The lack of collaboration, engagement, poor communication, lack of teamwork, and embrace hierarchy lead to failure to manage the business in the diverse and changing environment (Hofstede, 2011). Adapting to the changing climate drives positive collaboration between employees with greater responsibility and responsiveness in meeting the objective of the organization (Heinrich and Betts, 2003). Leading to such change requires having a proper company resource and cost to facilitate the transition. The scholarly study suggests that synergy around people, systems and technology helps manage different aspects of change (Burke and et al., 2012). The roles of team leaders are essential to make it works primarily based on an integrative approach example of using psychology humour approaches (Martin and Ford, 2018). It needs to understand how to manage the first impression, aligning expectation, recognizing stressfully, managing feedback-seeking, building relationships, and perhaps using structured leadership development methods (Manderscheid and Ardichvili, 2008). In this scenario, operating activities in Singapore, Malaysia, and Indonesia versus China will have different cultures; therefore, leaders must work collaboratively to pursue the common goals. Proper management practices help minimize conflict resolution in complicated situations (Burke and et al., 2000).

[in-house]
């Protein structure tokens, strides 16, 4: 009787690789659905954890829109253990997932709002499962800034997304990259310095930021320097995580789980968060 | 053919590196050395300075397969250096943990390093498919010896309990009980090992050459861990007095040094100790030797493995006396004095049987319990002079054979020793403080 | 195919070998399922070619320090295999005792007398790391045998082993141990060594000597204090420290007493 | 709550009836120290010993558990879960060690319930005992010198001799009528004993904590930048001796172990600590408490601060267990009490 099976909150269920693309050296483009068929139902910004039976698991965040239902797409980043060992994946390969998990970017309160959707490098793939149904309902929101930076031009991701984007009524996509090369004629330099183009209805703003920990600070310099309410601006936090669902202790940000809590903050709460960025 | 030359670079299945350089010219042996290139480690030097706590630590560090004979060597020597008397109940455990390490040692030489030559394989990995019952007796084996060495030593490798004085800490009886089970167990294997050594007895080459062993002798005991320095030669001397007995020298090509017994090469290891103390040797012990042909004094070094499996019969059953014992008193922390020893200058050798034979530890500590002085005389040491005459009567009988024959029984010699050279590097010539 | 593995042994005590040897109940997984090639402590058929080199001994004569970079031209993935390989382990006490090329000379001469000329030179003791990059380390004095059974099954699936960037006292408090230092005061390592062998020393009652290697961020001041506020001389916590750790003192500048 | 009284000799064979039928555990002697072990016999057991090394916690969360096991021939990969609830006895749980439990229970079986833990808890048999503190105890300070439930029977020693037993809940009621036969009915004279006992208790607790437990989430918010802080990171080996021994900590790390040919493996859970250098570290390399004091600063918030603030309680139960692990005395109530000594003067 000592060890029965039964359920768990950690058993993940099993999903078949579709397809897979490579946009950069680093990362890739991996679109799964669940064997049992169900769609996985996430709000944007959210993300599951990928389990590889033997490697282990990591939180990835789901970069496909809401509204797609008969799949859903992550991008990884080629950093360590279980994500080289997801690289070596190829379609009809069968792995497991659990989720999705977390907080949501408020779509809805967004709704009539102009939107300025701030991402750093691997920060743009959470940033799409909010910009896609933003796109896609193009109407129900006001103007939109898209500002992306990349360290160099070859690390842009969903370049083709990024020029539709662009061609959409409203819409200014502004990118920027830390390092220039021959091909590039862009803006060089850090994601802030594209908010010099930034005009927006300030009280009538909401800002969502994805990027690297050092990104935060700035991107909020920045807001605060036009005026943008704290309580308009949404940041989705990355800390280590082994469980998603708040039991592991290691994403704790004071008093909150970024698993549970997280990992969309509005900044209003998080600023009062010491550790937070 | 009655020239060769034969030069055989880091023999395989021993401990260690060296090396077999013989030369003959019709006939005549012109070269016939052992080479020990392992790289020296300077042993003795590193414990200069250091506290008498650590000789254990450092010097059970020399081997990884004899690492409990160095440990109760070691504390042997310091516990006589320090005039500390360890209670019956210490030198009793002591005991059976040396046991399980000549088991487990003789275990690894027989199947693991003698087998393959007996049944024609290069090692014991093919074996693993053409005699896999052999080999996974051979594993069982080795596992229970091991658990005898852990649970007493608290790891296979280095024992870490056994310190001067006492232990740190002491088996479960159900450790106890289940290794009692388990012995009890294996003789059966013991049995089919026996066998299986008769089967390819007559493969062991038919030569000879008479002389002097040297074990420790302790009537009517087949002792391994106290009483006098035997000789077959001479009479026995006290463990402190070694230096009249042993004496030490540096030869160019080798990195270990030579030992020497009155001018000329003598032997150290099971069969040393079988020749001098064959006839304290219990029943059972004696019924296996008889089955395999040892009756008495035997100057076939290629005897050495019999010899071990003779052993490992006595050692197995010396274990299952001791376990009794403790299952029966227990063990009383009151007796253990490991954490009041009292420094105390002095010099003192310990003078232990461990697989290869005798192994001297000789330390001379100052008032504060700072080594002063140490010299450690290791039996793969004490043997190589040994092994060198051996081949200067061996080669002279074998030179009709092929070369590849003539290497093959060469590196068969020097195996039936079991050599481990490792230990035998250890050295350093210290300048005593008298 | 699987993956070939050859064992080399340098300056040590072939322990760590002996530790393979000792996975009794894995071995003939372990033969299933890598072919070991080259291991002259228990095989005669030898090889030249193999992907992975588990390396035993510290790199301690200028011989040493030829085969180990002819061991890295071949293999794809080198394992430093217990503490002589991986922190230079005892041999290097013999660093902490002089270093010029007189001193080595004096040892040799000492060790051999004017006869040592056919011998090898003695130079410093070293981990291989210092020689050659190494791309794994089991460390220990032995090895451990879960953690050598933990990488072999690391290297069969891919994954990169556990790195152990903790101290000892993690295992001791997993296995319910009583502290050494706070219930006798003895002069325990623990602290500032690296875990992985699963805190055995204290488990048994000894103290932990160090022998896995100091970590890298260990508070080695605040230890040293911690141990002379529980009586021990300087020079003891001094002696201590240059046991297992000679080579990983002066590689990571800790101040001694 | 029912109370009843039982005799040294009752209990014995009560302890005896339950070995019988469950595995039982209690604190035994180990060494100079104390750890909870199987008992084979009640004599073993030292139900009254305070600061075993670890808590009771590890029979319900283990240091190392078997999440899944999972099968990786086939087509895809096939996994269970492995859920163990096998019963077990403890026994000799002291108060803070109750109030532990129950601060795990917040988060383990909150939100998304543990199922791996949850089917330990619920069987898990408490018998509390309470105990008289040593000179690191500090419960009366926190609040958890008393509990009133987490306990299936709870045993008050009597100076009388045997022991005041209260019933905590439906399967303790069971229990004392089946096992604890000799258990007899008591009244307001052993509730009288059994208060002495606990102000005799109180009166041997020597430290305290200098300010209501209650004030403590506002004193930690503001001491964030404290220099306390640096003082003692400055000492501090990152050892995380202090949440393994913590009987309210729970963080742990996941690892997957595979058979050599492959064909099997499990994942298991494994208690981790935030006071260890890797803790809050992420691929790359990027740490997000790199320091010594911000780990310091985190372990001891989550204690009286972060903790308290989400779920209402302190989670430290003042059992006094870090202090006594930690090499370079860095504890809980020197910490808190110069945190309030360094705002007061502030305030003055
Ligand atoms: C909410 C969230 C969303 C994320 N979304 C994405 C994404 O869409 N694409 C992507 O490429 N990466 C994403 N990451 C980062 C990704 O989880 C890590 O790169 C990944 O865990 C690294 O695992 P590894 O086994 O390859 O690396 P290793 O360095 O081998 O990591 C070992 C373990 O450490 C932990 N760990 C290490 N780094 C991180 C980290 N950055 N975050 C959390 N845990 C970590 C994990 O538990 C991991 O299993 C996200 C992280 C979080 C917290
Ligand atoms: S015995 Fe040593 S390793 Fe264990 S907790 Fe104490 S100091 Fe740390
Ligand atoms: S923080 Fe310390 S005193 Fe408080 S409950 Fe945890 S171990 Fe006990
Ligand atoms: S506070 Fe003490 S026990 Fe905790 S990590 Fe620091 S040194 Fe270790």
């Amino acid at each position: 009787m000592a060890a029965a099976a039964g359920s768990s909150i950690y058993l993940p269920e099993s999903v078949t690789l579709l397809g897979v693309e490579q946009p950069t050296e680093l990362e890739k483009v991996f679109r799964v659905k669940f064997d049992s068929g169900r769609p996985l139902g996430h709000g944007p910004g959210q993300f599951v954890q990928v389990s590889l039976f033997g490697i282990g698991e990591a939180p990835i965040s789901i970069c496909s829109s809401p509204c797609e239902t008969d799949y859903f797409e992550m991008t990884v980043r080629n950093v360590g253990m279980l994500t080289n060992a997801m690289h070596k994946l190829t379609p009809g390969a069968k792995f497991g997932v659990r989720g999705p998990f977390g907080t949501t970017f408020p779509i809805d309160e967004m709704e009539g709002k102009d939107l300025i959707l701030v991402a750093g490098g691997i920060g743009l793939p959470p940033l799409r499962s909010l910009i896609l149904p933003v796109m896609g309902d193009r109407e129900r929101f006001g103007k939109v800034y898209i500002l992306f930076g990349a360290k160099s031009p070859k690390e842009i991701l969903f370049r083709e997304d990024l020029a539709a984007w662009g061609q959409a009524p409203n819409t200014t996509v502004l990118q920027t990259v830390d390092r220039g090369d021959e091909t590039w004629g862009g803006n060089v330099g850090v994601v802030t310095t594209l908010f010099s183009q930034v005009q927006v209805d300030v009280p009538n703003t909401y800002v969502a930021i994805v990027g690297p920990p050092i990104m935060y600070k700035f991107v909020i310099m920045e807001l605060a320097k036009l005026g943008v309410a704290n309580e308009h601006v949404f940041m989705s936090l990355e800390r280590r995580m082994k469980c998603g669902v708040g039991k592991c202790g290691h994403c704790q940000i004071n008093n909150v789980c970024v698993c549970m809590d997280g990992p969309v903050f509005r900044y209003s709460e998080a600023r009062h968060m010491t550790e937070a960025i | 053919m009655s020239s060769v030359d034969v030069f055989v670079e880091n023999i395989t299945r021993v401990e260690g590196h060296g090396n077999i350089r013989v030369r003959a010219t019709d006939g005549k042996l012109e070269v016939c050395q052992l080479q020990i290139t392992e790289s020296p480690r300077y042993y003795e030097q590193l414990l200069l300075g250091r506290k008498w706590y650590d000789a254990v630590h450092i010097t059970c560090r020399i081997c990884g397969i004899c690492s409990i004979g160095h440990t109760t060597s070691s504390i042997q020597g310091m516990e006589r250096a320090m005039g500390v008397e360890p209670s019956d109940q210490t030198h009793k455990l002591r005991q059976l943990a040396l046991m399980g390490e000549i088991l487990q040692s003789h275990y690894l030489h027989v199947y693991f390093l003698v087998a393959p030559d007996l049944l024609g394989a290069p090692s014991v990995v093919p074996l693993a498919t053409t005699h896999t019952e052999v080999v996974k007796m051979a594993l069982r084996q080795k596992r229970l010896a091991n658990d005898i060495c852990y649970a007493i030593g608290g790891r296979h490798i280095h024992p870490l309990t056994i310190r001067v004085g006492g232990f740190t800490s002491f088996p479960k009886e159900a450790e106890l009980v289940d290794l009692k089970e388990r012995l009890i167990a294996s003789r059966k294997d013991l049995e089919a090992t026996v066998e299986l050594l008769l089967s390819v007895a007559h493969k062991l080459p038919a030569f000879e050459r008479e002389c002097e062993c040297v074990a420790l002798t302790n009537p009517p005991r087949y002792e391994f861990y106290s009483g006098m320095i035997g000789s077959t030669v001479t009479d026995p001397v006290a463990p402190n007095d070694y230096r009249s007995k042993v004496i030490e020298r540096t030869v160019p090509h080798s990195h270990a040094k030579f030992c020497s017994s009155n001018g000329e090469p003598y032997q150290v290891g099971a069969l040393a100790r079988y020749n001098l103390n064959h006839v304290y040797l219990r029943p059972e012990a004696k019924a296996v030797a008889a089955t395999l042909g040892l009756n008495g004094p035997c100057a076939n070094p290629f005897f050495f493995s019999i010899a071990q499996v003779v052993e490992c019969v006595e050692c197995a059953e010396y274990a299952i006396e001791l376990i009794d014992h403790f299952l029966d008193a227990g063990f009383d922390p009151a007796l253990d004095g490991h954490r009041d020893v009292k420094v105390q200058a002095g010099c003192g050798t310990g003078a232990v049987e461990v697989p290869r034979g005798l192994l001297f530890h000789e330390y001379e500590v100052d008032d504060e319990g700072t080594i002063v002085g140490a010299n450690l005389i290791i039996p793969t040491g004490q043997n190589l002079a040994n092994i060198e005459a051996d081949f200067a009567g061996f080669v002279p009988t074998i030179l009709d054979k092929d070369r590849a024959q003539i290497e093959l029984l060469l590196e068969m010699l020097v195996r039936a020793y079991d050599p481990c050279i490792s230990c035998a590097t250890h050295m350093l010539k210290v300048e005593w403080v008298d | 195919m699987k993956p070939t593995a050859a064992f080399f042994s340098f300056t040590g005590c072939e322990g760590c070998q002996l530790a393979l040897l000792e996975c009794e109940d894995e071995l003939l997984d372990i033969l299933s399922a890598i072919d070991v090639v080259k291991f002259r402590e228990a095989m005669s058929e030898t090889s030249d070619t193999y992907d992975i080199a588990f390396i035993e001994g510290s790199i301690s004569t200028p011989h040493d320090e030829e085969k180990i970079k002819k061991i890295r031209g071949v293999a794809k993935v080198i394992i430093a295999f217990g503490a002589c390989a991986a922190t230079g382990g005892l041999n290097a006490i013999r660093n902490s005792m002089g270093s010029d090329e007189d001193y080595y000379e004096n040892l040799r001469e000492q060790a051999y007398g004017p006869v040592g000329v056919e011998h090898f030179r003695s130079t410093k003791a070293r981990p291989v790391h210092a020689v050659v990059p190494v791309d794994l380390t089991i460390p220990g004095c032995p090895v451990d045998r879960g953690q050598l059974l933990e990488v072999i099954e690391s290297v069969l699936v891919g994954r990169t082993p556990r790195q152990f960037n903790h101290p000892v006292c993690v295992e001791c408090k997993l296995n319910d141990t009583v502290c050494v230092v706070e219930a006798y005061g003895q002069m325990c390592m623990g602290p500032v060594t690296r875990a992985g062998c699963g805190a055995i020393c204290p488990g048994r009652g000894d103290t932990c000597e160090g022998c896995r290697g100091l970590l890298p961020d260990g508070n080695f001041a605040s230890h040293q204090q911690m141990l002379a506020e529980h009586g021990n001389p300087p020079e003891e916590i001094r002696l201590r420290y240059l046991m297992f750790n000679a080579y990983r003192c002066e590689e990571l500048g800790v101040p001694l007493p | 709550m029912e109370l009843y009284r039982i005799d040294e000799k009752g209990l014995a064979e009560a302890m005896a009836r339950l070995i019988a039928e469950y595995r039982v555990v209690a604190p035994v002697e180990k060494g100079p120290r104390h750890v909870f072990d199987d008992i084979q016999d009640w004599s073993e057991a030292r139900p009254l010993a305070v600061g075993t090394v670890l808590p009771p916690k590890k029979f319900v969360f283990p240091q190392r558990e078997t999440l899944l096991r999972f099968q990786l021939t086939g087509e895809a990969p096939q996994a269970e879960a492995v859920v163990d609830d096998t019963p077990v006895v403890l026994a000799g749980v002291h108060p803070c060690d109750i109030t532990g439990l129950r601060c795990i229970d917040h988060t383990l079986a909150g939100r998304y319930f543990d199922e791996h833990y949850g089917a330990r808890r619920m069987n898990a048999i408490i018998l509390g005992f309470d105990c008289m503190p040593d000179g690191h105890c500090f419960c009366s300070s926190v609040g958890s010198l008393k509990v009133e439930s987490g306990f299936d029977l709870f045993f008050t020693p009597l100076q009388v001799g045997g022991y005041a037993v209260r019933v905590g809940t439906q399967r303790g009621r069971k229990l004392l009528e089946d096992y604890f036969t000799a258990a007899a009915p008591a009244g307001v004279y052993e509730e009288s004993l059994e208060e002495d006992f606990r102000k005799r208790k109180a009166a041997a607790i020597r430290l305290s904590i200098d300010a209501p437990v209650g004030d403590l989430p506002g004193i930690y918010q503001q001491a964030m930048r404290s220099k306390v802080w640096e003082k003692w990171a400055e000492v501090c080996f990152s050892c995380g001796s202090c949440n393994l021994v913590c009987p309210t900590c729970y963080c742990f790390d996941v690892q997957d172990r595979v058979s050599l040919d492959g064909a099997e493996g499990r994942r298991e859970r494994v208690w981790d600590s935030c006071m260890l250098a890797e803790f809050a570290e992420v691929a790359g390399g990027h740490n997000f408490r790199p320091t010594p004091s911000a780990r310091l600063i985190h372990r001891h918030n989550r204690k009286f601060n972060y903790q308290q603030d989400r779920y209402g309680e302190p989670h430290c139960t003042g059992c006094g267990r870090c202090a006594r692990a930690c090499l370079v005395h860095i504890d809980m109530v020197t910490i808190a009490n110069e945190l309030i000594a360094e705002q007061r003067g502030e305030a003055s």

Complementary to the case, a positive aspect of diversity can help improve business performance, although it is likely to face challenges. In the study by Zaccaro, the business will evolve through a strong collaboration of teamwork, training, and construction group process (Zaccaro and et al., 2001). It also proves that solid teamwork is generally a source of strength to the organization that operates globally. In addressing the masculine aspect, most of the ASEAN countries have a lower score than China. Hofstede’s study concludes that understanding the distribution of power from the culture dimension perspective helps avoid conflict within the organization (Hofstede-insight, 2020). It is critically important to prevent any negative part of diversity in the workplace, such as in the Indulgence aspect where satisfaction level is different from one country to another. Such an aspect could lead to increased staff turnover or talent retention if mishandled (Heinrich and Betts, 2003). The challenge in today environment is for a leader to rethink the approach to this diversity. It needs consistently adjust and adapt to the changing climate—the ability to innovate beyond mere product and service through managing its diversity carefully. Harnessing diversity is beneficial to any organization as it leads to better resilience (Werner and Smith, 2001), enhances innovation and enables authentic community (Schultz and et al., 2011).